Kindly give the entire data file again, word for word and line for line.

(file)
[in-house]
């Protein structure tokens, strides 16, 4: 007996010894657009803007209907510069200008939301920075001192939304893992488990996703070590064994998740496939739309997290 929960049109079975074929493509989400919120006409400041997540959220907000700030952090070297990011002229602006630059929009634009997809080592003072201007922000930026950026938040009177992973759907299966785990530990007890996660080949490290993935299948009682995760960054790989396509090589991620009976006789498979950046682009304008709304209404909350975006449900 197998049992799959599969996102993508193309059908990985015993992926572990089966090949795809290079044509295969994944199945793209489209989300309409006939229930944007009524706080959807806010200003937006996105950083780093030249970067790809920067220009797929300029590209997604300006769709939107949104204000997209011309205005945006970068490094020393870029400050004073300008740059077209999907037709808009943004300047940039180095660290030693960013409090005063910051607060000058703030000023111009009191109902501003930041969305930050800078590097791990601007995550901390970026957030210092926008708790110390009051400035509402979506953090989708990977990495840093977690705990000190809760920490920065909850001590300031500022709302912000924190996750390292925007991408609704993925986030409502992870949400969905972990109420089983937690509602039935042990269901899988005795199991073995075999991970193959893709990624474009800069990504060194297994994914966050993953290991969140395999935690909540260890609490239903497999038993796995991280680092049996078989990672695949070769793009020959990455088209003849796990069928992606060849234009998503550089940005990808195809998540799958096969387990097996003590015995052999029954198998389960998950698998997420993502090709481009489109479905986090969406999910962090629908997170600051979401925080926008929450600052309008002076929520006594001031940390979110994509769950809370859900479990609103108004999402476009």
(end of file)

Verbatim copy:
[in-house]
């Protein structure tokens, strides 16, 4: 007996010894657009803007209907510069200008939301920075001192939304893992488990996703070590064994998740496939739309997290 929960049109079975074929493509989400919120006409400041997540959220907000700030952090070297990011002229602006630059929009634009997809080592003072201007922000930026950026938040009177992973759907299966785990530990007890996660080949490290993935299948009682995760960054790989396509090589991620009976006789498979950046682009304008709304209404909350975006449900 197998049992799959599969996102993508193309059908990985015993992926572990089966090949795809290079044509295969994944199945793209489209989300309409006939229930944007009524706080959807806010200003937006996105950083780093030249970067790809920067220009797929300029590209997604300006769709939107949104204000997209011309205005945006970068490094020393870029400050004073300008740059077209999907037709808009943004300047940039180095660290030693960013409090005063910051607060000058703030000023111009009191109902501003930041969305930050800078590097791990601007995550901390970026957030210092926008708790110390009051400035509402979506953090989708990977990495840093977690705990000190809760920490920065909850001590300031500022709302912000924190996750390292925007991408609704993925986030409502992870949400969905972990109420089983937690509602039935042990269901899988005795199991073995075999991970193959893709990624474009800069990504060194297994994914966050993953290991969140395999935690909540260890609490239903497999038993796995991280680092049996078989990672695949070769793009020959990455088209003849796990069928992606060849234009998503550089940005990808195809998540799958096969387990097996003590015995052999029954198998389960998950698998997420993502090709481009489109479905986090969406999910962090629908997170600051979401925080926008929450600052309008002076929520006594001031940390979110994509769950809370859900479990609103108004999402476009």